Pipelines and Filters in Unix

Posted On 2005-11-1 by FortyPoundHead
Keywords: Unix Tutorial Part 07
Tags: Tutorial Linux
Views: 1523

Section 7: Pipelines and Filters

CONCEPT: UNIX allows you to connect processes, by letting the
standard output of one process feed into the standard input of another
process. That mechanism is called a pipe.

Connecting simple processes in a pipeline allows you to perform
complex tasks without writing complex programs.

EXAMPLE: Using the more command, and a pipe, send the contents
of your .profile and .shrc files to the screen by typing
.profile .shrc | more
to the shell.

EXERCISE: How could you use head and tail in a pipeline to
display lines 25 through 75 of a file?

ANSWER: The command
cat file | head -75 | tail
would work. The cat command feeds the file into the
pipeline. The head command gets the first 75 lines of the file, and
passes them down the pipeline to tail. The tail command then filters
out all but the last 50 lines of the input it received from head. It
is important to note that in the above example, tail never sees the
original file, but only sees the part of the file that was passed to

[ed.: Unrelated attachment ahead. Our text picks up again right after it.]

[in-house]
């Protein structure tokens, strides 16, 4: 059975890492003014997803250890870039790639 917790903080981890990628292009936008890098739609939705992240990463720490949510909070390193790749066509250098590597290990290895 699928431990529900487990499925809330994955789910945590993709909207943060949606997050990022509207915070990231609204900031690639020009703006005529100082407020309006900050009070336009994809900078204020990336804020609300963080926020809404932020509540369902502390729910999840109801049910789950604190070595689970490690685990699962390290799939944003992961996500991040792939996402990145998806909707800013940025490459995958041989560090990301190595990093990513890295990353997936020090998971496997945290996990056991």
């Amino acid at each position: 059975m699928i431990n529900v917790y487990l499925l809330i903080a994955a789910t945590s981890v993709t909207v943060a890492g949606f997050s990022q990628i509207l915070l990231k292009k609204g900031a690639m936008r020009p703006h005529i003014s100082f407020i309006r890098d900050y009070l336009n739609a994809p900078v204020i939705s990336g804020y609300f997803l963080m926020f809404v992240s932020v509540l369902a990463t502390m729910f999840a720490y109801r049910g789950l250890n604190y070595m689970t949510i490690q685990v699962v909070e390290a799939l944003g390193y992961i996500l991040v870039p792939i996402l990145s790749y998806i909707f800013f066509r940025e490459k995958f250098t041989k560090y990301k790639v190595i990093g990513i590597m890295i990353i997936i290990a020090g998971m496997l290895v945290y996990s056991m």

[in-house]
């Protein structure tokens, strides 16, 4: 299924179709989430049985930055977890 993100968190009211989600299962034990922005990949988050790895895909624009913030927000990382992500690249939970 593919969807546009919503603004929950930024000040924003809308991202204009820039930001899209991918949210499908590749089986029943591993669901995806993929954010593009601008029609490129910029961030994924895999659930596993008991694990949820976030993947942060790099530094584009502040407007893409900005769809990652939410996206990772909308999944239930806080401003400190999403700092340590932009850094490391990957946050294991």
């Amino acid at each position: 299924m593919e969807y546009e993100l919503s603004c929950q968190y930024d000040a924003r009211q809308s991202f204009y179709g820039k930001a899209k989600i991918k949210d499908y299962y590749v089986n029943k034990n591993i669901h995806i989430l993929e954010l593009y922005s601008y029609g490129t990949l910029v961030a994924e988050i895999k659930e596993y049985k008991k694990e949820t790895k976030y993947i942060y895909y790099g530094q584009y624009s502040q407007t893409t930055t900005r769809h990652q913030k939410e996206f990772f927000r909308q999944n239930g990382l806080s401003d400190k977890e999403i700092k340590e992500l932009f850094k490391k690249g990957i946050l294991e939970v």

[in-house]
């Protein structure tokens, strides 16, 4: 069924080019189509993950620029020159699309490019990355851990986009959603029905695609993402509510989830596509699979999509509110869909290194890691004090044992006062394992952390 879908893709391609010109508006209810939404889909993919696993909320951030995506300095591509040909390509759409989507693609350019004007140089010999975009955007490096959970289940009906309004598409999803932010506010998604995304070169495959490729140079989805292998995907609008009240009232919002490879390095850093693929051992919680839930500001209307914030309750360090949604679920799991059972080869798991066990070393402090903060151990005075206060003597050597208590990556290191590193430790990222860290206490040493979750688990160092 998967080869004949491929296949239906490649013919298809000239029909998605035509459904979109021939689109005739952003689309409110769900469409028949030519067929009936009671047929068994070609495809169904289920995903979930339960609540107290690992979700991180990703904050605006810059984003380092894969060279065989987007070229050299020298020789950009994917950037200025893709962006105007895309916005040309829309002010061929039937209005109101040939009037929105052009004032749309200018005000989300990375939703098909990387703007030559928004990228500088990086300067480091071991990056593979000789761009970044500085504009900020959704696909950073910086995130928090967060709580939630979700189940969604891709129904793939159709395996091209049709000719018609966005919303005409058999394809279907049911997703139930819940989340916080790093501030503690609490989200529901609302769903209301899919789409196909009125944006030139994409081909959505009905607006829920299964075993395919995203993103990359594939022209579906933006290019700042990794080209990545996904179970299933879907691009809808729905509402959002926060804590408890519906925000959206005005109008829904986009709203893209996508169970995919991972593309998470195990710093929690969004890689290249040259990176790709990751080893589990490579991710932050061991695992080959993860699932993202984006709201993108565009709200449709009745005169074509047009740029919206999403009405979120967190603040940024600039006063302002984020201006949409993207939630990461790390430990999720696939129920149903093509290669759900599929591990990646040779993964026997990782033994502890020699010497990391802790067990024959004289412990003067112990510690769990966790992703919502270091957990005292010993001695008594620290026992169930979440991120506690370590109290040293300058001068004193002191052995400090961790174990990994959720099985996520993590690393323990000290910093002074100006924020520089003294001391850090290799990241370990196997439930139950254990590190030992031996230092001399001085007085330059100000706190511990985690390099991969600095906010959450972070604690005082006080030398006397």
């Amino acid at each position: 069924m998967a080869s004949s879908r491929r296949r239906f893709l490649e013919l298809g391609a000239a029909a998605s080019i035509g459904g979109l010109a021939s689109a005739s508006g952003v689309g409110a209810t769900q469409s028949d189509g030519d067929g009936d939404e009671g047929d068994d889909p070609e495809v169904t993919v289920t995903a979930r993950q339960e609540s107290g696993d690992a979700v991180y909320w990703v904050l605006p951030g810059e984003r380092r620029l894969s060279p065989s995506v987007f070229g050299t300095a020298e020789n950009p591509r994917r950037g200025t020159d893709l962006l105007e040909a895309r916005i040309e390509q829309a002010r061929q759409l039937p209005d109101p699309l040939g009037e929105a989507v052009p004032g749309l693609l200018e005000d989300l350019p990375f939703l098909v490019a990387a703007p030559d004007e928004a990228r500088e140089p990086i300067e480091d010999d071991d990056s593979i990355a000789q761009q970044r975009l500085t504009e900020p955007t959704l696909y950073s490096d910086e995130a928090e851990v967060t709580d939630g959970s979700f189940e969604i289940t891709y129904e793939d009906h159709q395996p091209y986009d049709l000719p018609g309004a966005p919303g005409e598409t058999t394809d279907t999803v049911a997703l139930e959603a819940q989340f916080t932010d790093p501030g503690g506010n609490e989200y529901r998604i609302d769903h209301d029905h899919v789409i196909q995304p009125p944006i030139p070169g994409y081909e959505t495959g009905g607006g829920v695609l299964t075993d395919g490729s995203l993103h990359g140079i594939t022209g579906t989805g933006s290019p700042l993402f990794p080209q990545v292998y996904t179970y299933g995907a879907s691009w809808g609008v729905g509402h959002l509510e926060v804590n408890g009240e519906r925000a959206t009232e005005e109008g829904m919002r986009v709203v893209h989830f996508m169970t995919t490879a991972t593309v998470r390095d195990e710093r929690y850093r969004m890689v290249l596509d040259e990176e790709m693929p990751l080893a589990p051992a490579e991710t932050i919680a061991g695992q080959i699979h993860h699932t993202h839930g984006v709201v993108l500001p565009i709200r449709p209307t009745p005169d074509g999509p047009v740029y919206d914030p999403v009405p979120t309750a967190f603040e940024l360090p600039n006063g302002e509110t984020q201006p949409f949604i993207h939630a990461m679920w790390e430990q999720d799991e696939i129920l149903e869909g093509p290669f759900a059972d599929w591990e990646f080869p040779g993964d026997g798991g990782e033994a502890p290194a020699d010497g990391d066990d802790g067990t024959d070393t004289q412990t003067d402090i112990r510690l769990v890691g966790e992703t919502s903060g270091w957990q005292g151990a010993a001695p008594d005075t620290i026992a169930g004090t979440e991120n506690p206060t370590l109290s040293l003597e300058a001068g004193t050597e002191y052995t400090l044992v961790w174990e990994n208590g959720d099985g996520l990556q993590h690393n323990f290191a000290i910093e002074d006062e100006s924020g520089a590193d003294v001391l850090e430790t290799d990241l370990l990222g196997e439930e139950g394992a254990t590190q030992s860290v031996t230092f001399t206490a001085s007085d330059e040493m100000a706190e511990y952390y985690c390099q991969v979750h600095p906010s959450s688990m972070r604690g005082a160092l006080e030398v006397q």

it by the head command.

It is easy for beginners to confuse the usage of the input/output
redirection symbols < and >, with the usage of the pipe.
Remember that input/output redirection connects processes with
while the pipe connects processes with other


The grep utility is one of the most useful filters in UNIX. Grep
searches line-by-line for a specified pattern, and outputs any line
that matches the pattern. The basic syntax for the grep command is
grep [-options] pattern [file]. If the file argument is
omitted, grep will read from standard input. It is always best to
enclose the pattern within single quotes, to prevent the shell from
misinterpreting the command.

The grep utility recognizes a variety of patterns, and the pattern
specification syntax was taken from the vi editor. Here are some of
the characters you can use to build grep expressions:

  • The carat (^) matches the beginning of a line.

  • The dollar sign ($) matches the end of a line.

  • The period (.) matches any single character.

  • The asterisk (*) matches zero or more occurrences of the previous

  • The expression [a-b] matches any characters that are
    lexically between a and b.

EXAMPLE: Type the command
grep 'jon'
to search the /etc/passwd file for any lines
containing the string "jon".

EXAMPLE: Type the command
grep '^jon'
to see the lines in /etc/passwd that begin with
the character string "jon".

EXERCISE:List all the files in the /tmp directory owned by the
user root.

EXPLANATION: The command
ls -l /tmp | grep
would show all processes with the word "root"
somewhere in the line. That doesn't necessarily mean that all the
process would be owned by root, but using the grep filter can cut
the down the number of processes you will have to look at.

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